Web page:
The platelike members or shelf elements 23, 23a, 23b and 230 may all be substantially identical, so that a description of one will sufiice. The shelf element 23 may be generally flat and of a quandrantlike configuration, including a pair of forwardly divergent side edges 40, and an arcuate forward edge 41 extending between the forward ends of the side edges. The side edges 40 are disposed at approximately right angles to each other, and the vertex region of the shelf element 20 is cut away, as at 42, to leave a pair of tongues or extensions 43 extending into the cutout region, respectively generally parallel to and spaced inward from the side edges 40 and approximately normal to each other. Further, the platelike member or shelf element 23 may be provided along its forward, convexly arcuate edge 41 with a depending rib 44. Extending from each end of the arcuate nether rib 44, along a respective side edge 40 is a depending rib 45. The ribs 45 each extend rearward or inward to and terminate in a vertical edge 46 at the cutout 42.
In assembly, the shelf 23 is moved inward to frictionally engage the extensions or tongues 43 in respective openings or slots 32 of the Wall portions 27. In this condition, the bounding edge of shelf-element cutout 42 abuts against the forward surfaces of wall portions 27, and the end edges 46 of ribs 45 also abut against the forward surfaces of wall portions 27, to provide a firm frictional fit of shelf element 23 with upstanding element 21. It will be observed that the shelf-element edges 40 may be substantially'flush with the laterally outer edges of wall portions 27.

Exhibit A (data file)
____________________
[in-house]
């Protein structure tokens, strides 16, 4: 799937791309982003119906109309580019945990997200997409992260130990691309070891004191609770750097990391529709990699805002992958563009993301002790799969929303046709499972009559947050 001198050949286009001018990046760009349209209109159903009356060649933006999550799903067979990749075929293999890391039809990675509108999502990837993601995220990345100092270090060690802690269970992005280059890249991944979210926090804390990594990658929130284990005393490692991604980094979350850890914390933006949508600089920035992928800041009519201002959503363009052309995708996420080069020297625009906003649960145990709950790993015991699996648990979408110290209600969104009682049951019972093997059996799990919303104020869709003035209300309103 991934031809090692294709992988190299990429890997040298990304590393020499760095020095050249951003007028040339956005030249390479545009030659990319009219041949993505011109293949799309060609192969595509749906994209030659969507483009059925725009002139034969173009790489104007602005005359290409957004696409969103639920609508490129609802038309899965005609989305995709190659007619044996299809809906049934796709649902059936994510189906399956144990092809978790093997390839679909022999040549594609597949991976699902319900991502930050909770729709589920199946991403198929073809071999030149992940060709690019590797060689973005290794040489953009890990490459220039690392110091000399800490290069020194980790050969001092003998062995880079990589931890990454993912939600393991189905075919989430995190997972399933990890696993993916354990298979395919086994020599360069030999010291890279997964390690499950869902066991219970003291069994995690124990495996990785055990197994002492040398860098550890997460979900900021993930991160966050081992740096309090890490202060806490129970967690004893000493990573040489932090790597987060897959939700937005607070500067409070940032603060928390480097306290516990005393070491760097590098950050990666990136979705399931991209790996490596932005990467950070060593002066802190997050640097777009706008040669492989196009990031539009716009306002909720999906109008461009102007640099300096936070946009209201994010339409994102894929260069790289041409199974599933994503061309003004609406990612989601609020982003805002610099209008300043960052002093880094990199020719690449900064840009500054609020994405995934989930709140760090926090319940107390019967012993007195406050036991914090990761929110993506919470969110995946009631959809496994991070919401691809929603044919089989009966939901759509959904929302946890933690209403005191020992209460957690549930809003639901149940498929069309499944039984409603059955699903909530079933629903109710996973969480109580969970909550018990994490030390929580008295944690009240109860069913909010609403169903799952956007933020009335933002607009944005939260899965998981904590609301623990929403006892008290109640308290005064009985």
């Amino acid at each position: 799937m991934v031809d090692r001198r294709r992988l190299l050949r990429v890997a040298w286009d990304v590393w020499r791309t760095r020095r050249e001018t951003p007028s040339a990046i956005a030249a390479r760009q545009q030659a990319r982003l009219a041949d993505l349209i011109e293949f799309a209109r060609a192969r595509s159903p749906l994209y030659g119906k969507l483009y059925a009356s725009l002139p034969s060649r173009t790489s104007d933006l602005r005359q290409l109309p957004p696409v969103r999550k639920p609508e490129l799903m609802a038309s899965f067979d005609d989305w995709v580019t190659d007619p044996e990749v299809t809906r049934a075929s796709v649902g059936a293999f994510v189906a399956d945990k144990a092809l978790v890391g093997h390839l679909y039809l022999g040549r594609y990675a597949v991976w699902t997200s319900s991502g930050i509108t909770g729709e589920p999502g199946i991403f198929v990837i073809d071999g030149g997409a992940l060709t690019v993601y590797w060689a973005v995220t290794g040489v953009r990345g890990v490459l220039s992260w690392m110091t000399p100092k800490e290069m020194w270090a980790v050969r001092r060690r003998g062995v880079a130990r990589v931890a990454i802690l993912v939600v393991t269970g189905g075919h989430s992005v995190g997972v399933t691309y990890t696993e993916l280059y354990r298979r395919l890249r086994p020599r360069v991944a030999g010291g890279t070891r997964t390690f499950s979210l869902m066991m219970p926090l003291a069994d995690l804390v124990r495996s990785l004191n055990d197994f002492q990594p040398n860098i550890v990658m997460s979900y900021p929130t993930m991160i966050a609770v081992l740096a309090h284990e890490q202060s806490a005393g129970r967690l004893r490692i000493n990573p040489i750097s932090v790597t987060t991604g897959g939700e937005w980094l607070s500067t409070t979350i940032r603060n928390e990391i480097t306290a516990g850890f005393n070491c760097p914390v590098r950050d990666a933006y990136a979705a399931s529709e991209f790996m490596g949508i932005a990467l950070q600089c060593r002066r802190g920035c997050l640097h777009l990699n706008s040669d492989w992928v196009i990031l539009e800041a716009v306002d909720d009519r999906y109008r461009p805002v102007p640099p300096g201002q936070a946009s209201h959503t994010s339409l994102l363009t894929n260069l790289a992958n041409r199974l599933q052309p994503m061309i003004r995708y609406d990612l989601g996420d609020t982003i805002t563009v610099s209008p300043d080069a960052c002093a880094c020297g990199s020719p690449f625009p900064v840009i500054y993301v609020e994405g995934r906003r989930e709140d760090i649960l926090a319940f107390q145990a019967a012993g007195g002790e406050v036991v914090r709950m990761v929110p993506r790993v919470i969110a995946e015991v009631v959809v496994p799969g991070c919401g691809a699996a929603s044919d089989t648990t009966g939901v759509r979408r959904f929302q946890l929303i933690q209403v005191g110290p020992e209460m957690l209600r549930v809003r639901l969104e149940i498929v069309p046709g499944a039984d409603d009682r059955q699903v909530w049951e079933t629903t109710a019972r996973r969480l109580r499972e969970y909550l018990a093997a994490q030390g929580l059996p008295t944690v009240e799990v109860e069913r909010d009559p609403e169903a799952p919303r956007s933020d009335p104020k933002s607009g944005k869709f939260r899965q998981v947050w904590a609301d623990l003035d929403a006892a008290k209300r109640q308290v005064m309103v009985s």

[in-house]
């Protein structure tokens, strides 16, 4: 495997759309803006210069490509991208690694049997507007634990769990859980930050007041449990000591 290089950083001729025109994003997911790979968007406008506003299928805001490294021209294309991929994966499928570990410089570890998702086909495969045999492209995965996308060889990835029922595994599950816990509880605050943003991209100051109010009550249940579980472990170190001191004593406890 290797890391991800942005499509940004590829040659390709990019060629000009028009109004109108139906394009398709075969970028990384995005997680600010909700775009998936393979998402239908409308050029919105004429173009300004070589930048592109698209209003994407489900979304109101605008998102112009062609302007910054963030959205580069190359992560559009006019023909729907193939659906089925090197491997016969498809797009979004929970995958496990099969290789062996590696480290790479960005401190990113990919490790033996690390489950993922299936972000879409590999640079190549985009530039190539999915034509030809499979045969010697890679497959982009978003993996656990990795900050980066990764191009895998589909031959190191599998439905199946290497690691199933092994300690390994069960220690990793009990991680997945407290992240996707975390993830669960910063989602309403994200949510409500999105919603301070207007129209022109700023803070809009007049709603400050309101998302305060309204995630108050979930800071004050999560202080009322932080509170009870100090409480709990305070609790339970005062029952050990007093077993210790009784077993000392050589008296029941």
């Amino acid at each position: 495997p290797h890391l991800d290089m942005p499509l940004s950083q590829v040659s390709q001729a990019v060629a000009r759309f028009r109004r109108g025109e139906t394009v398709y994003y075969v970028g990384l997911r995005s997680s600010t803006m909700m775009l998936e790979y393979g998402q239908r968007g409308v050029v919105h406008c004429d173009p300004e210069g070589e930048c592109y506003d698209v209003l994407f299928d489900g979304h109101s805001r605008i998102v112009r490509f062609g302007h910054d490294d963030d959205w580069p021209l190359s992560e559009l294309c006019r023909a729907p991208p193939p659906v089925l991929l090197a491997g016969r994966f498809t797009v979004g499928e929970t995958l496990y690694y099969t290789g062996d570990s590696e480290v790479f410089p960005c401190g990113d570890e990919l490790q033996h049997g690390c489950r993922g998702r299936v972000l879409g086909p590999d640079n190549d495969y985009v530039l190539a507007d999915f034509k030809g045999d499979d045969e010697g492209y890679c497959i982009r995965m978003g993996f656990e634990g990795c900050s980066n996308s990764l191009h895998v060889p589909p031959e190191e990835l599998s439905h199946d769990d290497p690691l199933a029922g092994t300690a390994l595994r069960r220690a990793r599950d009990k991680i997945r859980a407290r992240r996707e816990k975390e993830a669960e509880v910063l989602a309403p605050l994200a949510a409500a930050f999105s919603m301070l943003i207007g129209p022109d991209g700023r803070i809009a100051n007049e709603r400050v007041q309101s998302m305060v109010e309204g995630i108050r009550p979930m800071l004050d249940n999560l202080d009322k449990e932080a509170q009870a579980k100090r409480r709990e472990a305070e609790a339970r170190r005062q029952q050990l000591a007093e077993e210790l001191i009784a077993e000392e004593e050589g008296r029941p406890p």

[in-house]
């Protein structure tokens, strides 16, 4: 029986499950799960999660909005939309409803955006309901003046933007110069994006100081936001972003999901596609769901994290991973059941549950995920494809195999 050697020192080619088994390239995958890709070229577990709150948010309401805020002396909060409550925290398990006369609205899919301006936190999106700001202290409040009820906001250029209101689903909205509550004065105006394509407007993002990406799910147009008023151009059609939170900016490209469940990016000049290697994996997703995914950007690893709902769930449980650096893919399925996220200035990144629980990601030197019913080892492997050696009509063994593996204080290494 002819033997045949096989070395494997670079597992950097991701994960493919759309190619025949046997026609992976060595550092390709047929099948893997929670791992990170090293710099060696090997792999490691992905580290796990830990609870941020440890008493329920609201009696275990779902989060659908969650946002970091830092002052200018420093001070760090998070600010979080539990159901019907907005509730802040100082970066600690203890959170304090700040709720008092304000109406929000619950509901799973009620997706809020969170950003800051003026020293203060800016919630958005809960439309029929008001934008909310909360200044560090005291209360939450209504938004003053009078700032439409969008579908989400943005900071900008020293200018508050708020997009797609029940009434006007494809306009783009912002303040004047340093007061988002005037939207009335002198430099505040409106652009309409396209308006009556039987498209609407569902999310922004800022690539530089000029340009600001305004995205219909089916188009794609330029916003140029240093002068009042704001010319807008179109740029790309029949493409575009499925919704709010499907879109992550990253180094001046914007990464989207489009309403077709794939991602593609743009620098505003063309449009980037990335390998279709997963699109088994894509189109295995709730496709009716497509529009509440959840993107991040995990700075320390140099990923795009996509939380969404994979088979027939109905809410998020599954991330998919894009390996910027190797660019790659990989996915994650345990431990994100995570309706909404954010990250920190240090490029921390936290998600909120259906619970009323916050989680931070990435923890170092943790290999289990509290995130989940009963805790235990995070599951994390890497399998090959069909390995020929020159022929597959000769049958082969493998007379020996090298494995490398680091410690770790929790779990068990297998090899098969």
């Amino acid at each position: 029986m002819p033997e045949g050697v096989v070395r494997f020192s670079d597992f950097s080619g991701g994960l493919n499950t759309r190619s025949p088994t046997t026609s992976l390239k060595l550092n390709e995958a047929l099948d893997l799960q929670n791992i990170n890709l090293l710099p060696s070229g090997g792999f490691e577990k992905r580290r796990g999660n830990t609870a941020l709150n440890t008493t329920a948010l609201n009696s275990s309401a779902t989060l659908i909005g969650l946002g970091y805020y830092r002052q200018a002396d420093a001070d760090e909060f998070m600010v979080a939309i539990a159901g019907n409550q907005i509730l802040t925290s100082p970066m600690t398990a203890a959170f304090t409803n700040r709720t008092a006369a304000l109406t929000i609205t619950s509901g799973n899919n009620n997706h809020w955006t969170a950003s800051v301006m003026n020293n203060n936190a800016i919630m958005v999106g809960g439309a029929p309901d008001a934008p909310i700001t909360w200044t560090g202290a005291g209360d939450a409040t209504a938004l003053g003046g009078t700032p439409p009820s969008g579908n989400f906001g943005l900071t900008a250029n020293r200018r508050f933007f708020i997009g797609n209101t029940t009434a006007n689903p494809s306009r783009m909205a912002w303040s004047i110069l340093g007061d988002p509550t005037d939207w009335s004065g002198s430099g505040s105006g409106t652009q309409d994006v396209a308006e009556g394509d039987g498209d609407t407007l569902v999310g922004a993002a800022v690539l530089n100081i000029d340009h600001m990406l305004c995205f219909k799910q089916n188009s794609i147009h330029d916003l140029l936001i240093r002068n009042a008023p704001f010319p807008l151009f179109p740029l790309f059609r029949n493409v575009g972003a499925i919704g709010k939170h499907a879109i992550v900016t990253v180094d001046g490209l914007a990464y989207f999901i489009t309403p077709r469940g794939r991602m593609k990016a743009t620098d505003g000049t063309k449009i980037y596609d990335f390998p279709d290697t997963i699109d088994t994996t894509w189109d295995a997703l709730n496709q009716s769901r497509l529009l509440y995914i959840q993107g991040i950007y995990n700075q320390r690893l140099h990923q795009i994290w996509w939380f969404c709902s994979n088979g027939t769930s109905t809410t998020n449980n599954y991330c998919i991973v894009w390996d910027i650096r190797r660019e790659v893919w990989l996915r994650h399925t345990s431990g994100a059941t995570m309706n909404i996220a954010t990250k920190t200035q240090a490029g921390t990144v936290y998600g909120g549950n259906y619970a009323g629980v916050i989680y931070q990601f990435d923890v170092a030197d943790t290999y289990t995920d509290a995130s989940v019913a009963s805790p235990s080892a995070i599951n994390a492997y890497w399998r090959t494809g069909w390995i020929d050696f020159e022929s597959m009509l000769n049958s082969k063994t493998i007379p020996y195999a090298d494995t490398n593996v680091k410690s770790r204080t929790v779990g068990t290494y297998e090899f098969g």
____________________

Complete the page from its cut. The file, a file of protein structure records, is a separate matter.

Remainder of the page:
The next lower shelf element 23a is similarly frictionally interfitted with a lower horizontally aligned pair of slots 32, so as to be secured to the upstanding element 21 in substantial horizontal disposition spaced below the shelf element .23. It should be noted that the shelf element 23a, see FIGURES 1 and 4, when its tongues or extensions are .fully engaged in their receiving slots 32, is located slightly forwardof the shelf 23, a distance equal to .theoffset of upper wall portions 27. Thus, in connection with shelf element 23a, in addition to the rigidifying action of the shelf element in bearing engagement with the forward surfaces of walls 25, the side edges 40a and their ribs 45a may be engageable with the ribs 30 of the upstanding element 21 for even further reinforcement and rigidity.
The shelf 23b is located in the region of offset wal-l portions 27a and their overlapping lower portions of Walls 25. As best seen in FIGURE 5, the extensions or tongues 43b of shelf 2312 are frictionally engaged through the aligned slots 32 and 32a, to thereby both mount the shelf element 23b and securely connect the upstanding element 21a to its next-adjacent upper upstanding element 21.